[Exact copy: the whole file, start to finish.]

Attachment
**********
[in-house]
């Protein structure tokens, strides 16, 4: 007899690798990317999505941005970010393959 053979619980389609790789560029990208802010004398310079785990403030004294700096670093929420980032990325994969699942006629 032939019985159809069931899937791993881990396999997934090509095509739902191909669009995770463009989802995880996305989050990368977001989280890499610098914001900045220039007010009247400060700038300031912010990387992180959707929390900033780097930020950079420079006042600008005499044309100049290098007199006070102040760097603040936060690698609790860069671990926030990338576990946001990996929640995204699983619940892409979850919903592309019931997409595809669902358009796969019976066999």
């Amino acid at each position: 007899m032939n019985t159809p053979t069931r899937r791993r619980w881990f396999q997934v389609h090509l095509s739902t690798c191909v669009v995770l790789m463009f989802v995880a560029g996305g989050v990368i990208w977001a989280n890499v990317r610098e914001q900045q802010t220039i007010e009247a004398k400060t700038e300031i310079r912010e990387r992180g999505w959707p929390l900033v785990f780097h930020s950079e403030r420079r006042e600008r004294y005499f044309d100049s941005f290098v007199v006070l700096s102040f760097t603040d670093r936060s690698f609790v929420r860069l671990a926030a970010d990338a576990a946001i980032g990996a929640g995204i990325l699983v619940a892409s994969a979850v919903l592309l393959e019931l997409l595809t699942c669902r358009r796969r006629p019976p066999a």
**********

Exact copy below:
[in-house]
């Protein structure tokens, strides 16, 4: 007899690798990317999505941005970010393959 053979619980389609790789560029990208802010004398310079785990403030004294700096670093929420980032990325994969699942006629 032939019985159809069931899937791993881990396999997934090509095509739902191909669009995770463009989802995880996305989050990368977001989280890499610098914001900045220039007010009247400060700038300031912010990387992180959707929390900033780097930020950079420079006042600008005499044309100049290098007199006070102040760097603040936060690698609790860069671990926030990338576990946001990996929640995204699983619940892409979850919903592309019931997409595809669902358009796969019976066999």
């Amino acid at each position: 007899m032939n019985t159809p053979t069931r899937r791993r619980w881990f396999q997934v389609h090509l095509s739902t690798c191909v669009v995770l790789m463009f989802v995880a560029g996305g989050v990368i990208w977001a989280n890499v990317r610098e914001q900045q802010t220039i007010e009247a004398k400060t700038e300031i310079r912010e990387r992180g999505w959707p929390l900033v785990f780097h930020s950079e403030r420079r006042e600008r004294y005499f044309d100049s941005f290098v007199v006070l700096s102040f760097t603040d670093r936060s690698f609790v929420r860069l671990a926030a970010d990338a576990a946001i980032g990996a929640g995204i990325l699983v619940a892409s994969a979850v919903l592309l393959e019931l997409l595809t699942c669902r358009r796969r006629p019976p066999a």